Communication is key for Sadler, who has a very specific way of talking to Meendering on the radio during races.

“They have the same personality. Communication‑wise, they both got the same type of speech pattern and things like that,” said Sadler, who has three wins this season working with Meendering.

But as Bumgarner said Wednesday, he’ll be “leaning heavily” on Sadler, who has competed in NASCAR since 1995 and has yet to win a title.

“It’s all on me, my shoulders,” Sadler said. “I’m the quarterback, I’m the leader of the team. I know that Mike is going to feed off of me and follow my lead.”

If the unexpected game of follow the leader pays off, Sader could give JR Motorsports its second Xfinity title in three years.

Elliott Sadler’s substitute crew chief will ‘lean heavily’ on veteran driver in Xfinity title race

Photo by Robert Laberge/Getty Images
Leave a comment

In the biggest race of Elliott Sadler‘s NASCAR career, the driver will have a new voice talking to him over the radio during the Ford EcoBoost 300 on NBCSN.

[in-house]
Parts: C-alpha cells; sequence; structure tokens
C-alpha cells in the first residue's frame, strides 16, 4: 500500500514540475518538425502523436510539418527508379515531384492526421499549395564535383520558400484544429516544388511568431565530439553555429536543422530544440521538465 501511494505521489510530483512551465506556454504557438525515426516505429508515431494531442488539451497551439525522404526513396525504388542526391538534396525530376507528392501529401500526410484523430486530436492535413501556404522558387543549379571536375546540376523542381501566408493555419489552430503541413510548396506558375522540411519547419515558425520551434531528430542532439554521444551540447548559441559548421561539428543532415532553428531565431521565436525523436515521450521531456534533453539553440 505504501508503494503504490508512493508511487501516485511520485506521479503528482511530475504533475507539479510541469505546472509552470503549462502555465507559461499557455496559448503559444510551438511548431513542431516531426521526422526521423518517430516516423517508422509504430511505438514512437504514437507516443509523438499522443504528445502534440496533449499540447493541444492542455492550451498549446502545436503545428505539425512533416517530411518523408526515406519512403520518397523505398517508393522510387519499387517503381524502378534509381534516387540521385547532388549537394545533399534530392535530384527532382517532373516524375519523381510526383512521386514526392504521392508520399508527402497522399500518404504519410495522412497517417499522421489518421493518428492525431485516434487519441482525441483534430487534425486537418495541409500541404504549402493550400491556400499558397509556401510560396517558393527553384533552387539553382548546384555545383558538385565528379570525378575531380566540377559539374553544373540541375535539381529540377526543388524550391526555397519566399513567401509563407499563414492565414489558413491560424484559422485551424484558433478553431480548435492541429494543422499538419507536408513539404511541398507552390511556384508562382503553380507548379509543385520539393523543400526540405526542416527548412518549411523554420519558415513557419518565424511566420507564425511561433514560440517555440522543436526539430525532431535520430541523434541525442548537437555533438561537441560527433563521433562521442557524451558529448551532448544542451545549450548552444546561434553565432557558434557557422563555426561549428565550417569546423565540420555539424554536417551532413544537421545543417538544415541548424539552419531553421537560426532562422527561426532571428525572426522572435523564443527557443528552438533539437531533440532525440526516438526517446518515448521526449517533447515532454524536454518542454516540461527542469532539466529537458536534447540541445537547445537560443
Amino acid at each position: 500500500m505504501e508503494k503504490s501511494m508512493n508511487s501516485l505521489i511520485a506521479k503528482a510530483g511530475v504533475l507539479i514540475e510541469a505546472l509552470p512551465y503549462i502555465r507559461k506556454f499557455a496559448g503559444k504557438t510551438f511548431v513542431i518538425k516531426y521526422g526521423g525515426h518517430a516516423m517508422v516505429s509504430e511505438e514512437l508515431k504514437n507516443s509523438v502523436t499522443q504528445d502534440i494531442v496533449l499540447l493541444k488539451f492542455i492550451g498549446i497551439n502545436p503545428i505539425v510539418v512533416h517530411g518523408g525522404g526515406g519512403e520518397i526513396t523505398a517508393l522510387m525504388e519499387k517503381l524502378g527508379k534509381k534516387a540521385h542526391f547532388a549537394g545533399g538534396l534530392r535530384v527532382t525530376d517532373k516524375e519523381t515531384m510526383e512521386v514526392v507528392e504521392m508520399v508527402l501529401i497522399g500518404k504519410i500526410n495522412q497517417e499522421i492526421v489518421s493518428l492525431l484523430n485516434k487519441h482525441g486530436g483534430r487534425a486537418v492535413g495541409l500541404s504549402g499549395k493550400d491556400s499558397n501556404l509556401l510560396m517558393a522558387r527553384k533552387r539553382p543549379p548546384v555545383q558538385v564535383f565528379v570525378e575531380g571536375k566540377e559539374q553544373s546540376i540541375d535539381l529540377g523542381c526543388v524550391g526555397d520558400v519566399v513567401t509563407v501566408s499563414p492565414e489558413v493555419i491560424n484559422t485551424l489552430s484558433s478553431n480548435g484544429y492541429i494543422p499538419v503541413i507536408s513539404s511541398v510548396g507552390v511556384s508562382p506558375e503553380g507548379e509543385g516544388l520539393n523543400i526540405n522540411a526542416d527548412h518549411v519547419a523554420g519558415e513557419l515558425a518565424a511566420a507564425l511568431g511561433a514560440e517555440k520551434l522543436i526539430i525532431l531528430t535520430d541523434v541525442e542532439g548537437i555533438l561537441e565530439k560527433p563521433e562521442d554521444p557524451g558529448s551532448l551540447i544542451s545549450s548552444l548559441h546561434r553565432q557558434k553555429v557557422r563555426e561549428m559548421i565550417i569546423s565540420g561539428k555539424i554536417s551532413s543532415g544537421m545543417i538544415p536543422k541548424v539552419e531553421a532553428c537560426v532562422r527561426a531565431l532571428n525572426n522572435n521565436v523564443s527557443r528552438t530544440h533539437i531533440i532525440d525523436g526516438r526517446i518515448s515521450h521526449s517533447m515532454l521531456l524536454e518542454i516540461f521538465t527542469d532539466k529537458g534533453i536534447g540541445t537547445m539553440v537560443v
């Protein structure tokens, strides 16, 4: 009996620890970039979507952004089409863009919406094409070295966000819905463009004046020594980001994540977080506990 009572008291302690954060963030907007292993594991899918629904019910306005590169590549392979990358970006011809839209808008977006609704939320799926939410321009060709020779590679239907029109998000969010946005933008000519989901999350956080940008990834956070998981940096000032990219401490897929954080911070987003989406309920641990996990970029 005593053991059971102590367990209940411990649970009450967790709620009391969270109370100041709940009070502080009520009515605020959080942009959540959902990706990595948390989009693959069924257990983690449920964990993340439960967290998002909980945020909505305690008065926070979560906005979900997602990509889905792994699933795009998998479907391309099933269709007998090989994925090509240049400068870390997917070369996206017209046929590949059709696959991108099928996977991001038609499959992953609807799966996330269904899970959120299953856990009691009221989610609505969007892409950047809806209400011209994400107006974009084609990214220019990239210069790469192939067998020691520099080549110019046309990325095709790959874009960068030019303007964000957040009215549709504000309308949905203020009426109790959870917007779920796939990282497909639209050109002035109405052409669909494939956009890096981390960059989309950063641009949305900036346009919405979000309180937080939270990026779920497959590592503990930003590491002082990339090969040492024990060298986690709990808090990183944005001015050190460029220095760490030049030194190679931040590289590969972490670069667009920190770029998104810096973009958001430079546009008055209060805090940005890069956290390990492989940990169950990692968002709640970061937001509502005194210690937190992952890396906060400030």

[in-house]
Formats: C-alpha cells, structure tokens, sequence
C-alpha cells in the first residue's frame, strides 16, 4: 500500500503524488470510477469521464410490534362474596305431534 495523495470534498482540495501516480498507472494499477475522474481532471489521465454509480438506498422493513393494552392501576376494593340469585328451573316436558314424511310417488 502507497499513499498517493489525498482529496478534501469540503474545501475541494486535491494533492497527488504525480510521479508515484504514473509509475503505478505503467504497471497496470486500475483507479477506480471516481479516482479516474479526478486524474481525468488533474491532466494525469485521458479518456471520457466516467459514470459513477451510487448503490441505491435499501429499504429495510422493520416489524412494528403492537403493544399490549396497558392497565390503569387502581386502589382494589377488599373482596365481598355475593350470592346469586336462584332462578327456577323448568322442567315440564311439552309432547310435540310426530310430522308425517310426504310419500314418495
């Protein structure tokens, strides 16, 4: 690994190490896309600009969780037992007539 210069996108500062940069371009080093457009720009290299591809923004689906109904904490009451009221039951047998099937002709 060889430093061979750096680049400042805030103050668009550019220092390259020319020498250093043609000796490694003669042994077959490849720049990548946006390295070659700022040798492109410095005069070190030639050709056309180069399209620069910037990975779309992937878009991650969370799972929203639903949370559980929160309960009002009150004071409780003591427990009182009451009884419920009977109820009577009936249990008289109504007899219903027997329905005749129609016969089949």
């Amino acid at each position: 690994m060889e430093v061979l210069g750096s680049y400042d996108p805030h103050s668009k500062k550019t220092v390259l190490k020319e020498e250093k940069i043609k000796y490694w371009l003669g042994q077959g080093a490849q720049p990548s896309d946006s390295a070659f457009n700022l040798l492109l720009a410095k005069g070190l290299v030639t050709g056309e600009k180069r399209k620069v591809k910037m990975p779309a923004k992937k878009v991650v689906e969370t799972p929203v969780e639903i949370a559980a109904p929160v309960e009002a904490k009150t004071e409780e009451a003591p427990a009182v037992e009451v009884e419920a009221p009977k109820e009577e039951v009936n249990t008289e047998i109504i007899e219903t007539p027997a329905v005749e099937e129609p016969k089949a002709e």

After the one-race suspension of crew chief Kevin Meendering for a lug nut violation, Sadler will be working with Mike Bumgarner in the Xfinity Series season finale at Homestead-Miami Speedway.

Bumgarner, JR Motorsports’ race operations manager, will be crew chiefing his first race since 2014.

“I think having someone like Elliott Sadler alone speaks for itself,” Bumgarner said in teleconference Wednesday. “I’ll lean heavily on Elliott. He’s the leader of this team as well as Kevin, and these guys have worked really hard the last few days to set forth a plan to move forward to Homestead and have a shot to win this championship.”

Bumgarner steps into the role after Sadler joked at Phoenix International Raceway that team owner Dale Earnhardt Jr. would be his crew chief.

“It would have definitely made it easier on me,” said Bumgarner with a laugh. “I would have much rather just went down there and sat back and watched.”